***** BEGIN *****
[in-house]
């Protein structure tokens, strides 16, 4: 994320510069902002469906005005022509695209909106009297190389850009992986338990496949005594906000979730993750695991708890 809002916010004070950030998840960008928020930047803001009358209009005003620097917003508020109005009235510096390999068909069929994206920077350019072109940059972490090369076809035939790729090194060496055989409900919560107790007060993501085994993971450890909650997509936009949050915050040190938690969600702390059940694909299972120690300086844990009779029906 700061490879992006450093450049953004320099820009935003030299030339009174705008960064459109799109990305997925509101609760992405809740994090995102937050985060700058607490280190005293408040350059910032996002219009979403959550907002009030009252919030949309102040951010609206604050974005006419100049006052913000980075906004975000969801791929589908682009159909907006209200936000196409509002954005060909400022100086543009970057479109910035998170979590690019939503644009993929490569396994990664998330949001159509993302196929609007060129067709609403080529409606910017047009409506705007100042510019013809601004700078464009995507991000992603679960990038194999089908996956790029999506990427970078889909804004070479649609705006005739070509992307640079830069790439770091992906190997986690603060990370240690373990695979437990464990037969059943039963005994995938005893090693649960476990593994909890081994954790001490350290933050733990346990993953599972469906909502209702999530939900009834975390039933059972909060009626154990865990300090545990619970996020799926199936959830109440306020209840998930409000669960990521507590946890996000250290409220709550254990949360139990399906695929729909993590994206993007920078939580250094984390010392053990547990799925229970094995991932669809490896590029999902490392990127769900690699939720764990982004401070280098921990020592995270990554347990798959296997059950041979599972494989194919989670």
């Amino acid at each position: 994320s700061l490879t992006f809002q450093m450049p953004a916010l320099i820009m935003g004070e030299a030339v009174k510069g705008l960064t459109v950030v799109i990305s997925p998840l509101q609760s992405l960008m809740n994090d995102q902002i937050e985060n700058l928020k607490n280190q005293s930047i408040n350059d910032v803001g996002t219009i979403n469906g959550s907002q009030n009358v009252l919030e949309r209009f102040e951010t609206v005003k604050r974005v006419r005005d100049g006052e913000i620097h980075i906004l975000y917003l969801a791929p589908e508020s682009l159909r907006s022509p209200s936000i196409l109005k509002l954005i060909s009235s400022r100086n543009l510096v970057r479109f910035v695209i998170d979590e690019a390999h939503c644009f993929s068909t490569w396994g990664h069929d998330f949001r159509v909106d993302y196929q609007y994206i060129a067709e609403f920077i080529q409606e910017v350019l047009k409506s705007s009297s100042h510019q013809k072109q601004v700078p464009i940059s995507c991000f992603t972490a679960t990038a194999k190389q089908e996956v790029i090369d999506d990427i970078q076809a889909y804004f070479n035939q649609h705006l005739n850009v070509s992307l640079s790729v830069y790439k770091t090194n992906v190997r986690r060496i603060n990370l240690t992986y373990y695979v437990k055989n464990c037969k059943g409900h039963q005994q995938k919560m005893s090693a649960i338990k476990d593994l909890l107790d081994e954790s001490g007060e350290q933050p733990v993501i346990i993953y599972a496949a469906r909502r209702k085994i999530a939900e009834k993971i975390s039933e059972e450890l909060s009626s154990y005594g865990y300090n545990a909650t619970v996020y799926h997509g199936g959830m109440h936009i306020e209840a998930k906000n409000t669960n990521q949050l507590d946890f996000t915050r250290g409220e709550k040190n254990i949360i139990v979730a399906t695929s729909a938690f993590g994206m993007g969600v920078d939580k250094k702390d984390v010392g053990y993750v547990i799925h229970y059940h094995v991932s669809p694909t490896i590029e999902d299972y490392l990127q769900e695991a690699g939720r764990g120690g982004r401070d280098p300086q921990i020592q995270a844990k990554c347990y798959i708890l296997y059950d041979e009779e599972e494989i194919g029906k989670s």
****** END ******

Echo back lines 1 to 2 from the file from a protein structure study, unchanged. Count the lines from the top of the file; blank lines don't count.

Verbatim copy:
[in-house]
């Protein structure tokens, strides 16, 4: 994320510069902002469906005005022509695209909106009297190389850009992986338990496949005594906000979730993750695991708890 809002916010004070950030998840960008928020930047803001009358209009005003620097917003508020109005009235510096390999068909069929994206920077350019072109940059972490090369076809035939790729090194060496055989409900919560107790007060993501085994993971450890909650997509936009949050915050040190938690969600702390059940694909299972120690300086844990009779029906 700061490879992006450093450049953004320099820009935003030299030339009174705008960064459109799109990305997925509101609760992405809740994090995102937050985060700058607490280190005293408040350059910032996002219009979403959550907002009030009252919030949309102040951010609206604050974005006419100049006052913000980075906004975000969801791929589908682009159909907006209200936000196409509002954005060909400022100086543009970057479109910035998170979590690019939503644009993929490569396994990664998330949001159509993302196929609007060129067709609403080529409606910017047009409506705007100042510019013809601004700078464009995507991000992603679960990038194999089908996956790029999506990427970078889909804004070479649609705006005739070509992307640079830069790439770091992906190997986690603060990370240690373990695979437990464990037969059943039963005994995938005893090693649960476990593994909890081994954790001490350290933050733990346990993953599972469906909502209702999530939900009834975390039933059972909060009626154990865990300090545990619970996020799926199936959830109440306020209840998930409000669960990521507590946890996000250290409220709550254990949360139990399906695929729909993590994206993007920078939580250094984390010392053990547990799925229970094995991932669809490896590029999902490392990127769900690699939720764990982004401070280098921990020592995270990554347990798959296997059950041979599972494989194919989670």